City of Glass: "Close" only counts in horseshoes and hand grenades, friends. City of Glass is a translation of Paul Auster's novel into comics. I haven't read the novel, but there are a lot of moments that work very well as comics: for example, a map of the anonymous city streets in which the protagonist tries to lose himself morphs into a fingerprint--from the dissolution of identity to its most vivid representation.
City of Glass is about the attempt to rebuild the Tower of Babel--to recover the lost "language of God." It's also about the human sacrifice, the sacrifice of a son, that this attempt involved. There's a compelling sense of Fallen-ness here: something wrecked, something that once was whole and made sense, could once be spoken, but now twists on the tongue and can't be recovered. There's a furious echo of the binding of Isaac here, I think; and of the Pelagian project of saving oneself. There isn't, I don't think, an echo of the sacrifice of Christ. That willing sacrifice, and the transformation of identity that Christian believers are called to (putting off Adam, becoming part of the Body of Christ; being baptized into His death and into His life), are so thoroughly absent from the book that saving oneself seems like the only alternative to despair. Yet the Pelagian/Babel project collapses into cruelty, self-destruction, and, ultimately, absurdity.
This is almost a great book. The "almost," though, is huge: There are no people in this book. There are only counters moved around on the great Snakes and Ladders gameboard. And so it's very hard to believe in the choices confronted by the abstracted, cipher-like characters.
This was all he ever asked of things: to be nowhere.
Judge Me, O God: Cindy "Kristallnacht" Greenberg in crisis, prompted by a (justified) accusation of date rape. Starts here, continues here. Question: Do you feel like her reaction, and the places she's looking for answers, make sense?
What You Can Do for Your Country: A researcher investigating genetic malformation tries to regain control of her career and her life. Starts here, continues here. Excerpt:
I still haven't read the Newsweek story. I guess I should do it now. Bedtime story. "Once upon a time there was a perfect little child just like you, only with lovely soft wings--but then the nasty scientists came and ate him!"
Now and at the Hour: "My finest death was two centuries ago now." Welcome to a future where the drugs make you think you're in West Berlin, and you can live forever if you really think you want to. Starts here, continues here.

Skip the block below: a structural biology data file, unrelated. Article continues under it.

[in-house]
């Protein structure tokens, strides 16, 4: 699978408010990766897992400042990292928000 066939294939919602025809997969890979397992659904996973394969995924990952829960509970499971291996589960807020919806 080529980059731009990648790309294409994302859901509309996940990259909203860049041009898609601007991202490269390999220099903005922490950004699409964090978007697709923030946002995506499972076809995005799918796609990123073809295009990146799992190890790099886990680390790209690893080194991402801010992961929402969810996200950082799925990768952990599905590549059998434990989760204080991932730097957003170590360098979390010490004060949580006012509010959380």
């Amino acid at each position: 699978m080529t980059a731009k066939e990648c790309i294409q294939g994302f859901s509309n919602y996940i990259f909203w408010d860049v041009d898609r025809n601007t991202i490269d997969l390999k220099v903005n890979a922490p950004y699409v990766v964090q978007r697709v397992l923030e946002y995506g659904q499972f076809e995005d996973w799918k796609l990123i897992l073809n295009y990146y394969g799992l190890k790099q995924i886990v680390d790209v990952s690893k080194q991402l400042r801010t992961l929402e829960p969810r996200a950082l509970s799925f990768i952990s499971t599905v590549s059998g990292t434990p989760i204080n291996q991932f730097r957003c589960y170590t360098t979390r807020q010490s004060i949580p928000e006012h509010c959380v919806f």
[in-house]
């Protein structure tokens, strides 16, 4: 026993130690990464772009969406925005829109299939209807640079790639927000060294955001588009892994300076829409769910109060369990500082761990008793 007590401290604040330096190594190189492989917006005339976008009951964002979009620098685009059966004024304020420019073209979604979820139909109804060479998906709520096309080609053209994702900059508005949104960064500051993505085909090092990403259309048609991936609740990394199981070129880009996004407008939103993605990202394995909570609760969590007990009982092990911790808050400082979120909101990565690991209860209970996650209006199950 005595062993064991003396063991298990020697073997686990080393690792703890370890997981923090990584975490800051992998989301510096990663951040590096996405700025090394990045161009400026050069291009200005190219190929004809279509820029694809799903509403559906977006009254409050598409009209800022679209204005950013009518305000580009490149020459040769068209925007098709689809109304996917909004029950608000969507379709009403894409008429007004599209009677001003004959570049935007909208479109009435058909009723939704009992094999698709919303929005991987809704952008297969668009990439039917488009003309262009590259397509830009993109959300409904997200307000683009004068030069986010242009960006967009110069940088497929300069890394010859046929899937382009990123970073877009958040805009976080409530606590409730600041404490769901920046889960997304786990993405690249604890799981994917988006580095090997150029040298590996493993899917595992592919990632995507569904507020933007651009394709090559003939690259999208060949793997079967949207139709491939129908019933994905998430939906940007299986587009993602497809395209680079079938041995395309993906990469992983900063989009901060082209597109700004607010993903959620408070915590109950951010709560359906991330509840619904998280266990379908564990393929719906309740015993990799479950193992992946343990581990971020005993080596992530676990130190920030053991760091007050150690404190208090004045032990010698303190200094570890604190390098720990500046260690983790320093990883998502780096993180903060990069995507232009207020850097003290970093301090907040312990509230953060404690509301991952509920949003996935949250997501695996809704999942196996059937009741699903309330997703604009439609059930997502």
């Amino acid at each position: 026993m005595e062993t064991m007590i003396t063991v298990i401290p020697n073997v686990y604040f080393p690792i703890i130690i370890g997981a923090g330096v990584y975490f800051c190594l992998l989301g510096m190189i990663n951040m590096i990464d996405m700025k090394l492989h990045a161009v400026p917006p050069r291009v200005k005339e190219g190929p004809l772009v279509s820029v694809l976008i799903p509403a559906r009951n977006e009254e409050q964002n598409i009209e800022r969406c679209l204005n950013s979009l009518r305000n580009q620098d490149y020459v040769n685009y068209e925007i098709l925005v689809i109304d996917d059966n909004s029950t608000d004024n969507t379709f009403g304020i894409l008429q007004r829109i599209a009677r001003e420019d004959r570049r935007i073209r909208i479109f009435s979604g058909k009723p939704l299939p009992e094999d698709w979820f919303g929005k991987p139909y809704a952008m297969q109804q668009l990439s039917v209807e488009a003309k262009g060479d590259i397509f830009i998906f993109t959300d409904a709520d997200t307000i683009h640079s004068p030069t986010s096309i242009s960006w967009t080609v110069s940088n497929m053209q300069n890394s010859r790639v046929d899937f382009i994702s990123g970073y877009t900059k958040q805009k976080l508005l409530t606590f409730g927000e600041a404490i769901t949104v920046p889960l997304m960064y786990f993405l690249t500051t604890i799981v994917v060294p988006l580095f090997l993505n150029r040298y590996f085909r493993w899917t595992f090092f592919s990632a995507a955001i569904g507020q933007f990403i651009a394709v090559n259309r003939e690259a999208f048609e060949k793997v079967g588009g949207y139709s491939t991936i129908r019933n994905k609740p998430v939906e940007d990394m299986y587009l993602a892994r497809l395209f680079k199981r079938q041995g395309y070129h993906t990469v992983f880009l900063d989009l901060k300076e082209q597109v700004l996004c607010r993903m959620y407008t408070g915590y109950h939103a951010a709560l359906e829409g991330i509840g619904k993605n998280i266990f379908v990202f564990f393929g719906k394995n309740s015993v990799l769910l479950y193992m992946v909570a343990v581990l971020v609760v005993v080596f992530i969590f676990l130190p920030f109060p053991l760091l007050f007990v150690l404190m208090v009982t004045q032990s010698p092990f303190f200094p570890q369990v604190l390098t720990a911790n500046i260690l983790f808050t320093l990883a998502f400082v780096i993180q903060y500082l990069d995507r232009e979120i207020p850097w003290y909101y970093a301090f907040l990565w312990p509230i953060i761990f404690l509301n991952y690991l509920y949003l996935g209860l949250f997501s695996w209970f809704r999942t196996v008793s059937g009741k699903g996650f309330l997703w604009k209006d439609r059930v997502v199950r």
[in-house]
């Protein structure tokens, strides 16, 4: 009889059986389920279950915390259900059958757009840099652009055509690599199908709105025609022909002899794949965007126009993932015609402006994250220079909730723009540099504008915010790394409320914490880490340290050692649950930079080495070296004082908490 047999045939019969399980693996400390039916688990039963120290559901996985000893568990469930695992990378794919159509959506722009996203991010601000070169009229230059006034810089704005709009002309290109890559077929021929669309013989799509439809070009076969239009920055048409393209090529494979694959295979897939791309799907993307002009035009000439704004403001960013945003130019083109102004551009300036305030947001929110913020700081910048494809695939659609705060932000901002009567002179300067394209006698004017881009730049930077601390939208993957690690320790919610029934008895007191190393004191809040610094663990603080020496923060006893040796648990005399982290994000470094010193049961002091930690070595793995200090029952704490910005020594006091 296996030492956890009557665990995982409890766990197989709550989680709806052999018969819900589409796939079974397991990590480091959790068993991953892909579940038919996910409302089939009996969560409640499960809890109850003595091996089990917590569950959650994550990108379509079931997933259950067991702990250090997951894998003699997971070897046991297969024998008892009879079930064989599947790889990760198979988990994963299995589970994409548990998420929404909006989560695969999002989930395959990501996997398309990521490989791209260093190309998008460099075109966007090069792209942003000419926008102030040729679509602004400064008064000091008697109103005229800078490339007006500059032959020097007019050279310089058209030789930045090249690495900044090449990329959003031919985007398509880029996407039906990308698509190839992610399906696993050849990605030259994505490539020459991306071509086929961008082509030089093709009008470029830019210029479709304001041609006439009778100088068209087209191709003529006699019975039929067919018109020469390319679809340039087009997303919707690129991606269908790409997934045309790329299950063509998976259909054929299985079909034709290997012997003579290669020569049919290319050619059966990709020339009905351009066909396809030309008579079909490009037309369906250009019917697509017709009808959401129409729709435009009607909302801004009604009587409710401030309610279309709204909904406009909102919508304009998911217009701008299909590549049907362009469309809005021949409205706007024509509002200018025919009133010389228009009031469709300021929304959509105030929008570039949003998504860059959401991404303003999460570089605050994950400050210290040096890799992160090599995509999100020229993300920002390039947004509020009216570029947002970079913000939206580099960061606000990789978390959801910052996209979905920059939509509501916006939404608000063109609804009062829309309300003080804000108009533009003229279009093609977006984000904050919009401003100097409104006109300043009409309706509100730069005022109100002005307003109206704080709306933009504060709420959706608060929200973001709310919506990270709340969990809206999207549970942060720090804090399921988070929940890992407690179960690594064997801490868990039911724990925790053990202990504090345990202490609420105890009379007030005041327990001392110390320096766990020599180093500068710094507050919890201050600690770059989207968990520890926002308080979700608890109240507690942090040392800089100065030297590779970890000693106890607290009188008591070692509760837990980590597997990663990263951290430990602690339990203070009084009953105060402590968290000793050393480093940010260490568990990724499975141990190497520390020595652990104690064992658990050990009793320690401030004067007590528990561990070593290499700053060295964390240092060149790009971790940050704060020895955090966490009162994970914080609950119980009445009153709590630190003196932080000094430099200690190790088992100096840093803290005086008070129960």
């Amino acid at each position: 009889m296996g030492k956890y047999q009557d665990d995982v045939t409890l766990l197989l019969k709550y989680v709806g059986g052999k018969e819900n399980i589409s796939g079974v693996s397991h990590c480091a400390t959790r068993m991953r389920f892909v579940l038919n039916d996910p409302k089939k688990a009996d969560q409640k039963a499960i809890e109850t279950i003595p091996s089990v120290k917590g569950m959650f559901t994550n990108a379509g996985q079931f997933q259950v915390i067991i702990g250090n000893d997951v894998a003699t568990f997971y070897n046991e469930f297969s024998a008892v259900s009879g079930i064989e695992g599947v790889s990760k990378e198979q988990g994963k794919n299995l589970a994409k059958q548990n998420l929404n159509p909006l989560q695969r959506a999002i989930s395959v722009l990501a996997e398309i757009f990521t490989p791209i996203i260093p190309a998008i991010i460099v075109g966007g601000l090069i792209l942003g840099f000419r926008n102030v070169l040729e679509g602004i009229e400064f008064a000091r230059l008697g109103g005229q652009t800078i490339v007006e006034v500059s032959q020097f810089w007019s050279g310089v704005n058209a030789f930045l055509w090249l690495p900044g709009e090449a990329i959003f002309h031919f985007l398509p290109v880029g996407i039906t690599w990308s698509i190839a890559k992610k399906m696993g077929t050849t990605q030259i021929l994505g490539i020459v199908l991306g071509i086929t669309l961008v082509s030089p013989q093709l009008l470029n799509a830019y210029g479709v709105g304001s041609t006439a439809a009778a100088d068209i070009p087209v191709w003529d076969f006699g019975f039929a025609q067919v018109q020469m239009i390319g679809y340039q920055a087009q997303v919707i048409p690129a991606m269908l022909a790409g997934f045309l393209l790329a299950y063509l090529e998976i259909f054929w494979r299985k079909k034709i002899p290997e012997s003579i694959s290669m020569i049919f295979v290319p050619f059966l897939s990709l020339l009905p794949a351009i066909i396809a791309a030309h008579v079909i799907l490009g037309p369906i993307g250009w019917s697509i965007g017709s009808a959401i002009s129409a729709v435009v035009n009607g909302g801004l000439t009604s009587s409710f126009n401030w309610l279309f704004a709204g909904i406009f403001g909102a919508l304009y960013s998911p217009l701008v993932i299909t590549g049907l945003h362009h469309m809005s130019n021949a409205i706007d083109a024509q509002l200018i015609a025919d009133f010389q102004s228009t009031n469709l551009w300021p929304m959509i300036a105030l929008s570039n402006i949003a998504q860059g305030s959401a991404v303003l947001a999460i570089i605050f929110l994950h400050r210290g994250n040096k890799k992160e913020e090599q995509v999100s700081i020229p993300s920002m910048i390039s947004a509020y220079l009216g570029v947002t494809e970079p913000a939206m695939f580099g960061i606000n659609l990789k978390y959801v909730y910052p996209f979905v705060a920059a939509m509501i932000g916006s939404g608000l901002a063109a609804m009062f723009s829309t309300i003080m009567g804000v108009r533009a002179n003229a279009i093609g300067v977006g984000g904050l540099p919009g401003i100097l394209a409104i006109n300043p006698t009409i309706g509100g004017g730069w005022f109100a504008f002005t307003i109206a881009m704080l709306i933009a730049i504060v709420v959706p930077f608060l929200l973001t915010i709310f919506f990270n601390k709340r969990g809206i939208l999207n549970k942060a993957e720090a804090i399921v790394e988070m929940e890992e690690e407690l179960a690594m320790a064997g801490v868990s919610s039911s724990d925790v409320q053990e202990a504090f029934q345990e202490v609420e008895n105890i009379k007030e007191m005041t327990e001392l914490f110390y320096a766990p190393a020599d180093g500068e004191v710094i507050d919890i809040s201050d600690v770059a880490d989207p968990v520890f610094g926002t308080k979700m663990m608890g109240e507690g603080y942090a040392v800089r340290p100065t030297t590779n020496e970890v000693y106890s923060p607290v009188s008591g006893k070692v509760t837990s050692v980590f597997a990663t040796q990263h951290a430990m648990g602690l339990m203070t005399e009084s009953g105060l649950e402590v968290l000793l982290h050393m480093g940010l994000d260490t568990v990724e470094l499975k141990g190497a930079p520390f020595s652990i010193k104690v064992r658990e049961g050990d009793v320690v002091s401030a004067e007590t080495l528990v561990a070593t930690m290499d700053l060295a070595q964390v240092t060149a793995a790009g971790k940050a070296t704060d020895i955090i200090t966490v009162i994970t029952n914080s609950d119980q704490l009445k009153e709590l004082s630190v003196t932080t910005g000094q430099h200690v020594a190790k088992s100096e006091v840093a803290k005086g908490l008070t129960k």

Desire: A romantic comedy. Starts here, continues here. Question: If I place Suha's handfasting in the Winter section, rather than in "April Fools," will the abrupt change in the final section feel more earned? Excerpt:
We were always well-equipped for Halloween, my favorite holiday. Since early childhood I'd created these utterly obscure, private costume ideas--when I was ten I was "the ghost of a wolf," which was not even the most bizarre. I would ring the doorbells, waiting, secretly wishing that behind the cotton-cobwebbed doors I would find someone who would guess what I was. This, of course, never happened.
Getting Fired: Peter Ware loses his job and begins a bizarre adventure heavily influenced by '30s movies. Of all the things I've written, this is the one I think has the most potential to be genuinely great. ...It also has the most continuity errors and dropped subplots, so enter at your own risk. Questions: Who do you want to see more of, and why? Are there actions that don't make sense here? When--if ever--did you feel like you "got" what was happening? Are there philosophical problems with any of the events? Anyway, the story starts here, continues here, goes here, and finishes here. (Sorry about that. I do think this one is worth the schlepping from link to link.)
Kissable Pictures: Fun metafiction-y thing about disturbed and disturbing relationship between the two people who make up a newly-popular band. This is one of my two favorite pieces (second only to "Getting Fired"). Starts here, continues here, then finishes here. (Again, apologies for schlepping.)
Through the Years We All Will Be Together: Claustrophobic, baggy story about a group of friends at the Christmas party from Hell. Any suggestions on structuring this piece would be especially welcome, as right now it's a big tangle. Starts here, finishes here.
You Will Be Pulled Back: "Did you perhaps go further than you told us?"--or, When you are king I had better be the first against the wall. Two boys growing up and discovering the power of dreams. Question: What the heck did you think this story was about? Also, do you hate the title? ...Starts here and finishes on that page.
Better At It: How do you fight aliens who are better at being human than you are? I really like this one. Here.
I Count Only Sunny Hours: Two psychics have very different responses to their gift. Question: This story is either much too opaque or much too obvious... and I can't tell which. Can you help?! ...Here.
Ship Comes In: My reworking of the Norse myths, focusing on Sigyn, Loki, and Loki's lover. This story is a bit of a mess, really. Tell me what you think it's about; that will help me figure out where I let it get out from under me. I do think there are some really nice bits here, but the story needs to be whacked into shape. Here.
A Separated Soul: Christ brings new life. But what if you miss your old life? ...I really don't like the title. Anyway, the story is here.
Odysseus's Scar: Spies, lies, and naked thighs. Here.